The court charged the jury if they believed the evidence they would render verdict for amount claimed, $680, with interest.
Verdict for such amount. Judgment, and defendant excepted and appealed.
In construing written contracts it is a well recognized (269) rule, approved in repeated decisions of our Court, that the intent of the parties as embodied in the entire instrument shall prevail, and that each and every part shall be given effect, if this can be done by fair and reasonable intendment. Gilbert v. Shingle Co., post, 286, citing, among other cases, Hendricks v. Furniture Co., 156 N.C. 569; Davis v. Frazier, 150 N.C. 449. The position referred to is very well stated in Hendricks' case, as follows: "The court, in construing a contract, will examine the whole instrument with reference to its separate parts, to ascertain the intention of the parties, and will not construe as meaningless any part or phrase thereof when a meaning may thus be found by any reasonable construction."
Applying the principle, we think it clear, from a perusal of this contract, that plaintiffs were not to be paid in any event for the entire amount covered by the boundary worked over, but only for such portions as were cleared by them according to the specifications of the contract. This is not only the more reasonable interpretation of the language employed bearing directly on the question, but to hold otherwise would be to ignore entirely the stipulation that the work was to be paid for "according to admeasurements made by the engineer in charge." This was no doubt inserted for the reason that some parts of the land would be open and that the amount to be paid should be ascertained by survey and intelligent estimate, and, while the contract does not contain the provision that this estimate of the engineer shall be conclusive, giving his decision, as in some instances, the force and effect of an arbitration of the question, as in Webb v. Trustees, 143 N.C. 304; Perry v. Ins. Co., 137 N.C. 402; Wytheville v. R. R., 91 Va. 613; Brooke v. Milling Co., 78 S.C. 200, and that class of cases, at the same time, the engineer being the person selected by the parties to perform this service, his determination of the question should be considered as prima facie correct and controlling unless impeached for fraud or mistake. R. R. v. Scholes, 14 Ind. App. 534; Page on Contracts, sec. 1469; Elliott on Contracts, sec. 728; 9 Cyc., p. 617.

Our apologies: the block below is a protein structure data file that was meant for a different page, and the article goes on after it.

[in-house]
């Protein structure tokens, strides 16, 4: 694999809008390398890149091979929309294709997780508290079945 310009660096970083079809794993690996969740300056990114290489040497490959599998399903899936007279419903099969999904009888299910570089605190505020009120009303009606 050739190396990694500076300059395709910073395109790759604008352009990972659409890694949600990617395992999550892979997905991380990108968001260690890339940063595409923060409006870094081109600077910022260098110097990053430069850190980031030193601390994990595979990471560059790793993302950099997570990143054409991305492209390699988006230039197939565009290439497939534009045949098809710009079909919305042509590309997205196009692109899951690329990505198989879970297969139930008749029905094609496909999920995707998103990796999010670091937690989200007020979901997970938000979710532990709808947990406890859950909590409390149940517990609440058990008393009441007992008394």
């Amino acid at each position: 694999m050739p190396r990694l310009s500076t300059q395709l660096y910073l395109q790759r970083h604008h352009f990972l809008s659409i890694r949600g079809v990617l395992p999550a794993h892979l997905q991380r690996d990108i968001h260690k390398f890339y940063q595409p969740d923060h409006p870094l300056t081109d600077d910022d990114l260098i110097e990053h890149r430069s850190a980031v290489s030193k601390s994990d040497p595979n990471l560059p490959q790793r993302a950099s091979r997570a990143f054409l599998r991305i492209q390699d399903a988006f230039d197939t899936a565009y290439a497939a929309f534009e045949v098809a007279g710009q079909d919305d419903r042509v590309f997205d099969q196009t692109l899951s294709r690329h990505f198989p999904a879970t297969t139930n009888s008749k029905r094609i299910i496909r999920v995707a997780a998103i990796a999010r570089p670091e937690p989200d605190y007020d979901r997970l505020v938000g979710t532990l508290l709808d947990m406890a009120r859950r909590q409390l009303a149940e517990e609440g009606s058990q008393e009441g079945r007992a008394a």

The clause then has, and was intended to have, some significance, and the construction which ignores it and which holds that the plaintiff is entitled to recover for the entire boundary and not for the amount actually cleared off, according to the specified terms of the contract, can not be sustained. For the error indicated, defendant is entitled to a new trial, and it is so ordered.
Cited: Lefler v. Lane, 170 N.C. 182 S. c.; Electric Supply Co. v. Burgess, 223 N.C. 100 (c).